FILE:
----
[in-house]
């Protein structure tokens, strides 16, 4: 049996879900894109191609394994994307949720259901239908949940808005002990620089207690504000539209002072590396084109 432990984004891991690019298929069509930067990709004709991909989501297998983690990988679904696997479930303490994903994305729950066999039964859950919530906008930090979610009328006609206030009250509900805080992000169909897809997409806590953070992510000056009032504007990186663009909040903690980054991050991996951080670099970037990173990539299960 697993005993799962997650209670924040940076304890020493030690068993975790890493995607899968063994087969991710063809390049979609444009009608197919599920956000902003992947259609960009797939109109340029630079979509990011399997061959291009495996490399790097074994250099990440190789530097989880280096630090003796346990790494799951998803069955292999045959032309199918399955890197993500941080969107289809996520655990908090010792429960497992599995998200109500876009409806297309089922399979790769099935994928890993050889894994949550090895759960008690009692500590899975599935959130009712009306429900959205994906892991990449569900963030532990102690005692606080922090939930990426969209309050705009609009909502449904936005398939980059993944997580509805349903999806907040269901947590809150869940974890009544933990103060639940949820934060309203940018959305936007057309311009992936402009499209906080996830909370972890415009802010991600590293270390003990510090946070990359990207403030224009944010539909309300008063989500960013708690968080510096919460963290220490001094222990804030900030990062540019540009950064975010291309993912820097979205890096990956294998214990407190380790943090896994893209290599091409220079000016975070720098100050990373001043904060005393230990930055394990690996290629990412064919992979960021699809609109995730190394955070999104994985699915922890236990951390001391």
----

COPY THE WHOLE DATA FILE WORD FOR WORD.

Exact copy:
[in-house]
């Protein structure tokens, strides 16, 4: 049996879900894109191609394994994307949720259901239908949940808005002990620089207690504000539209002072590396084109 432990984004891991690019298929069509930067990709004709991909989501297998983690990988679904696997479930303490994903994305729950066999039964859950919530906008930090979610009328006609206030009250509900805080992000169909897809997409806590953070992510000056009032504007990186663009909040903690980054991050991996951080670099970037990173990539299960 697993005993799962997650209670924040940076304890020493030690068993975790890493995607899968063994087969991710063809390049979609444009009608197919599920956000902003992947259609960009797939109109340029630079979509990011399997061959291009495996490399790097074994250099990440190789530097989880280096630090003796346990790494799951998803069955292999045959032309199918399955890197993500941080969107289809996520655990908090010792429960497992599995998200109500876009409806297309089922399979790769099935994928890993050889894994949550090895759960008690009692500590899975599935959130009712009306429900959205994906892991990449569900963030532990102690005692606080922090939930990426969209309050705009609009909502449904936005398939980059993944997580509805349903999806907040269901947590809150869940974890009544933990103060639940949820934060309203940018959305936007057309311009992936402009499209906080996830909370972890415009802010991600590293270390003990510090946070990359990207403030224009944010539909309300008063989500960013708690968080510096919460963290220490001094222990804030900030990062540019540009950064975010291309993912820097979205890096990956294998214990407190380790943090896994893209290599091409220079000016975070720098100050990373001043904060005393230990930055394990690996290629990412064919992979960021699809609109995730190394955070999104994985699915922890236990951390001391």